The Good Earth
This story starts with the arranged marriage of Wang Lung, a simple Chinese peasant, to O-lan, a slave of the local aristocrat. At first, Wang Lung is dedicated to the land; but as he gains in wealth and prosperity (and wives), he eventually gives way to decadence and decay.
In this graphic novel adaptation the illustrations are meant to replace much of the original text; while the pictures do add to the feeling of the story, in line with the original, they don’t portray the action or motivations well. Still, you will become wrapped up in this story, which is infuriating, and extremely sad. Wang Lung is incredibly passive, seeming to just fall into whatever happens to him while completely sidelining his first wife, whom he always treats as a slave, even though she bears him several sons (the epitome of wealth and fortune). Nevertheless he is the least despicable of the male characters – still contemptible but better than his associates. O-lan is certainly the most tragic character, and it is difficult to read how she suffers and how her society treats her. The story is a moving but stark depiction of life in early 20th-century China.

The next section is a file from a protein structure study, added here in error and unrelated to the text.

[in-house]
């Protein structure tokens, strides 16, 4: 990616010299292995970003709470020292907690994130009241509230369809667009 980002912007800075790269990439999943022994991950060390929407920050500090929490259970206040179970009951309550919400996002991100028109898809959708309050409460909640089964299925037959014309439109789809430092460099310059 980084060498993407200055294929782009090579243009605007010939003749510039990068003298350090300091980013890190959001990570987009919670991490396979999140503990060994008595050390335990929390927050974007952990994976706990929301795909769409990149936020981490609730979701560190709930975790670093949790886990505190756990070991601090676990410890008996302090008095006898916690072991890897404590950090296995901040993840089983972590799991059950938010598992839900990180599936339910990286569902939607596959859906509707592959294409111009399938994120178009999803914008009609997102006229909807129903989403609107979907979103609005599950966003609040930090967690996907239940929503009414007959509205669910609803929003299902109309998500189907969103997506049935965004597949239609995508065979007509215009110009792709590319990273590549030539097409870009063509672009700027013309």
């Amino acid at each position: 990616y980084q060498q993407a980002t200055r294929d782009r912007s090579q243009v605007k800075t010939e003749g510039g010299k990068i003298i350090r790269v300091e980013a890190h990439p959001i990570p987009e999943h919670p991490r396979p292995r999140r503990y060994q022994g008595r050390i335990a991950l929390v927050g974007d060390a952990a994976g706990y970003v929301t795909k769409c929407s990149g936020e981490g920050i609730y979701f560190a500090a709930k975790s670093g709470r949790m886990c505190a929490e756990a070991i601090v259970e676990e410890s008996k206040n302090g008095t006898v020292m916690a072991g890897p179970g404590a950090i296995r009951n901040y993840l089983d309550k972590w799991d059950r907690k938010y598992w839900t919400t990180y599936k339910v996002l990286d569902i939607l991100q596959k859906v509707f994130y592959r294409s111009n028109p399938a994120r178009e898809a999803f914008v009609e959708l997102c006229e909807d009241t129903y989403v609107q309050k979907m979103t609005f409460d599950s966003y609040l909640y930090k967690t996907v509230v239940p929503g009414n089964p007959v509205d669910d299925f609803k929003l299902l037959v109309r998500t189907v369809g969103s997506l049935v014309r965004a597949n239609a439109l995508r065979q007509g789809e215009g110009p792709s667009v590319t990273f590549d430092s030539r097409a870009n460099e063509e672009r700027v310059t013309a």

Simon & Schuster
Pearl S. Buck • Nick Bertozzi, Adapter